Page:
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Transitions

Posted by Conservators Feb 16, 2011

Posted by Martin


Date: 15.2.2011
Temperature: -9degree
Wind Speed: 10 knots
Temp with wind chill: -14 degree
Sunrise: N/A
Sunset N/A



Transitions are usually accompanied by a whole range of emotions. It is no difference here at Scott Base during what is one of the most significant transition periods in the Base calendar. The group of 30 staff members, who run Scott Base, NZ's Science station in Antarctica, have worked and lived together for almost 5 month and seeing two thirds of them leave while the rest stay here to winter over has quite a numbing effect. Excitement to go home is mixed with sadness to leave close friends and reflections of what the long, dark and cold winter might bring.

 

Our small group of conservators has come into this atmosphere and we are all making our own little transitions while at the same time starting to connect with the winter crew. Personally, I am still getting used to living in a warm, comfortable Base after having camped out on the ice close to Captain Scott's Terra Nova Hut for the past 6 weeks. There I have been part of the AHT summer conservation team working on site with artefacts and the fabric of the building. Running water, a proper bed, indoor workshop however are all luxuries I am quickly getting used to again.  

 

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Base staff on their way to the ice runway  © AHT /Martin

Last Saturday all the changes around the base were signified by the lowering of the summer flag from the flagpole in front of the base. Then the base was officially handed over to the winter manager and the much smaller winter flag raised. The late Sir Edmund Hillary started this tradition when he established the base in 1957 and it certainly helps to shift the focus of our winter crew to the time ahead.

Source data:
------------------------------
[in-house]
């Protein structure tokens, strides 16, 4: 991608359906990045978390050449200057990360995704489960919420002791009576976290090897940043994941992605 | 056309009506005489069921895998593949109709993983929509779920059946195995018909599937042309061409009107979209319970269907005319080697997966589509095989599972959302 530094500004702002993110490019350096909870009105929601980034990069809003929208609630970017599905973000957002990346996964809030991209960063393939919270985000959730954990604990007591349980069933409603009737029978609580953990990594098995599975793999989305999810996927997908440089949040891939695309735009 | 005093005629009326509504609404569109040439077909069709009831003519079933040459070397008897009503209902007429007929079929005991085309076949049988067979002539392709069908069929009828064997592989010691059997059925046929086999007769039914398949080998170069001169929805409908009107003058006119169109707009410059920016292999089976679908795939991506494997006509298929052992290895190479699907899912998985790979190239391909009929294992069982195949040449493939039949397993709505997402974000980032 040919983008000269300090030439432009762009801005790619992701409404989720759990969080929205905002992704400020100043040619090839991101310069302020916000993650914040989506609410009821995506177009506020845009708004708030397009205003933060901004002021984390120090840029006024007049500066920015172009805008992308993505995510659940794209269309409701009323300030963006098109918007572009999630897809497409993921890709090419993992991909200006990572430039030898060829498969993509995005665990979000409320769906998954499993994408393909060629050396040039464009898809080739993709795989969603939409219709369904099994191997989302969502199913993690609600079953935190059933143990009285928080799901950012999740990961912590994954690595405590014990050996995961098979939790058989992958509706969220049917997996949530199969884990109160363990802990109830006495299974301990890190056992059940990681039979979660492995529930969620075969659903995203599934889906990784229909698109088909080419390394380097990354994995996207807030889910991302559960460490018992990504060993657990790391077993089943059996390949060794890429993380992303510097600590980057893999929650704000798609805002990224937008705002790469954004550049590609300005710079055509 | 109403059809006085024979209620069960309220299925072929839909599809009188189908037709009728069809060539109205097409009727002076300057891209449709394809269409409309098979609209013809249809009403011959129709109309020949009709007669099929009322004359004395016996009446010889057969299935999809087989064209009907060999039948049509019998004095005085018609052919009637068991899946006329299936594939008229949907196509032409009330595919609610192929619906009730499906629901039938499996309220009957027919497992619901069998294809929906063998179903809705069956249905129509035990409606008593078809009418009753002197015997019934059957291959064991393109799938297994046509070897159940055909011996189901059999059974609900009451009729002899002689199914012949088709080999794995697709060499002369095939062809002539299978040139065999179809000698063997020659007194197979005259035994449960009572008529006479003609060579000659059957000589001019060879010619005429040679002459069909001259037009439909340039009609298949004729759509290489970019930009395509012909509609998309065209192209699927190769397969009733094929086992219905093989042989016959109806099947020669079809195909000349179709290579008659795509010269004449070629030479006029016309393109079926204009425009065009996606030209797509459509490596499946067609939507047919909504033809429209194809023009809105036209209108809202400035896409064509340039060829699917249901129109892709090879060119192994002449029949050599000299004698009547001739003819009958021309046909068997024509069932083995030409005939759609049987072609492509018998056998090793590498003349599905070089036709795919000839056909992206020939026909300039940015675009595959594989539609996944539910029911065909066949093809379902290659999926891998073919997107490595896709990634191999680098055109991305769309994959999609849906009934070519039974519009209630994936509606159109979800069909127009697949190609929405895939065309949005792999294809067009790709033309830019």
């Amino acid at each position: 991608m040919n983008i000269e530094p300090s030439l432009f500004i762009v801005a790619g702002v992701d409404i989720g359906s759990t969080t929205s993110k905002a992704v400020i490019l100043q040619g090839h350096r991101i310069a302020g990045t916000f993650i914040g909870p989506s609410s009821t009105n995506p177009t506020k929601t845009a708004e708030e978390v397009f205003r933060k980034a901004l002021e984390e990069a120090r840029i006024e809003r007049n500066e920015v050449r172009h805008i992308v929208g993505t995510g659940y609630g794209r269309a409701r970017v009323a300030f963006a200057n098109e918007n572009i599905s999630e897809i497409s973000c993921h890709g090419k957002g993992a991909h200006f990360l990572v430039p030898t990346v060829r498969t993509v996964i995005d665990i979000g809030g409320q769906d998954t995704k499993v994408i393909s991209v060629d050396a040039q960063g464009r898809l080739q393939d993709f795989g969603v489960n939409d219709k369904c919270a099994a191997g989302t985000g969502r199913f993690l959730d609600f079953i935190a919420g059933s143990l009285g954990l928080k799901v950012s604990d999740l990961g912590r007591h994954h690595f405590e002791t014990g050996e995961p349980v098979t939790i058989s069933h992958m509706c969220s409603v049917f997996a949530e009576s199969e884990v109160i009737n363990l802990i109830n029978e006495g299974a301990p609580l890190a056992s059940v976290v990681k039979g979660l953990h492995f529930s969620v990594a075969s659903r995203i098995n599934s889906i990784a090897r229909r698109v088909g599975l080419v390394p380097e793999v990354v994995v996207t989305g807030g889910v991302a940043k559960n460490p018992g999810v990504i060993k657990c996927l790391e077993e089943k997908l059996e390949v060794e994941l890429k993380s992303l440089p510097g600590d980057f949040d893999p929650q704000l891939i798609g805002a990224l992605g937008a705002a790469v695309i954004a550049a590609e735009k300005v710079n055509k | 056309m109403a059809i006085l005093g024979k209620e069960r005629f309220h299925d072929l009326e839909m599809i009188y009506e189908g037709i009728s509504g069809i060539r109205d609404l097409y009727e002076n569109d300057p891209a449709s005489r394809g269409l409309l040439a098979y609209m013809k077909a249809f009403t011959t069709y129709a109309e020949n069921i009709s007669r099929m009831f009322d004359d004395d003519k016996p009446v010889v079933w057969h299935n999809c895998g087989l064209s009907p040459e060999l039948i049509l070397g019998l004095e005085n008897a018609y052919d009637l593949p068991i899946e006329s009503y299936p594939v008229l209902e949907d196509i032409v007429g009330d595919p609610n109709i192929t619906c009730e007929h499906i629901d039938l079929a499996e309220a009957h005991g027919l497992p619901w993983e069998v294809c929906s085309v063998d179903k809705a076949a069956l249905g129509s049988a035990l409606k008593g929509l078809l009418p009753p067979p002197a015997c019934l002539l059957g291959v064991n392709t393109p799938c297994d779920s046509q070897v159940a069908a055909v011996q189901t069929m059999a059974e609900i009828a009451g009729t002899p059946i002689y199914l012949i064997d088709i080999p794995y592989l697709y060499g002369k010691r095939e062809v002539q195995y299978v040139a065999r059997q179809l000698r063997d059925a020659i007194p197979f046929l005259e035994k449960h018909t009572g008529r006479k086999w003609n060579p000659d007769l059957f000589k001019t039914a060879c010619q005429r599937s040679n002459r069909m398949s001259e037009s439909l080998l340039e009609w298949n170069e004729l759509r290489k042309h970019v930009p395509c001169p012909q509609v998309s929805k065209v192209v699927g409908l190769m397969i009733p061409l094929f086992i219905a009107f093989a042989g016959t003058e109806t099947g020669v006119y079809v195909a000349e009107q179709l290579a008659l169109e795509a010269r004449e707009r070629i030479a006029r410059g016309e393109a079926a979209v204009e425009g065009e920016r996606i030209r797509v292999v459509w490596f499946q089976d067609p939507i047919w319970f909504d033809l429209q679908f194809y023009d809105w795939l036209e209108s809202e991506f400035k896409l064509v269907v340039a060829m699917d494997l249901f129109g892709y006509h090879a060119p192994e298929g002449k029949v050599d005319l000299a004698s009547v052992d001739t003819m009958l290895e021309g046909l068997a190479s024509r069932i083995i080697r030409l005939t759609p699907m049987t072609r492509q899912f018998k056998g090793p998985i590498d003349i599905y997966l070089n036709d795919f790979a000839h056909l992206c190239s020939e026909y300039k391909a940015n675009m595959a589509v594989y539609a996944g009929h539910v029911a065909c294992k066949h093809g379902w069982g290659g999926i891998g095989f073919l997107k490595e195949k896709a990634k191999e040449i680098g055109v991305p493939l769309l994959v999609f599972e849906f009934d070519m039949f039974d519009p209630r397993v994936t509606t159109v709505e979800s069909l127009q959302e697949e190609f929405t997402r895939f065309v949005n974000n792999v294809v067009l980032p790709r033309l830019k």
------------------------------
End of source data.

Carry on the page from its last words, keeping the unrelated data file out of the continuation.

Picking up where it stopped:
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  Summer flag being lowered © AHT / Jane

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Posted by Julie


Date: 14 February 2011
Temperature: -9.6
Wind Speed: 12
Temp with wind chill: -15


In the winter, the Antarctic Heritage Trust conservation lab gets moved.  Summer AHT conservators work in a lab constructed from three shipping containers located away from the main building at Scott Base, Antarctica.  This allows the team to work out of the way of the scientific research activity on base in the summer.


In the winter, base activity goes to a minimum, so the AHT team can move into the main building. Not only does this make for more comfortable working conditions – conservators have stories about things freezing to the floor of the lab in the winter -- this means the outlying buildings do not need to be heated, saving on electricity usage.  (100% of the electricity at Scott Base is now wind-generated: http://www.antarcticanz.govt.nz/scott-base/ross-island-wind-energy).

 

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The forklift brings the fume extraction unit into the winter lab space.  © AHT / Julie


Everything in the lab is moved, including the fume extraction unit, solvent storage cabinets, bookshelves, and all tools, equipment, and supplies. This year’s move was accomplished in virtually one day with the help of several people on base, a forklift, numerous runs back and forth in a truck, and a “quad bike” (a four-wheel cycle) fitted with a trailer. The objects/textile conservators moved into a room normally used for research event logistics, and Martin, the conservation carpenter, has set up a workshop in a “cage,” or fenced-off area normally used for supplies storage.  (We promise to bring him food in the cage, and to let him out sometimes.)

 

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Jane and Sarah begin unpacking in the winter lab space.  © AHT / Julie

 

We are now up and running in our winter space. We have lost our views of Mt. Erebus and lounging seals, but we have gained running water and closer proximity to both coffee and the toilets.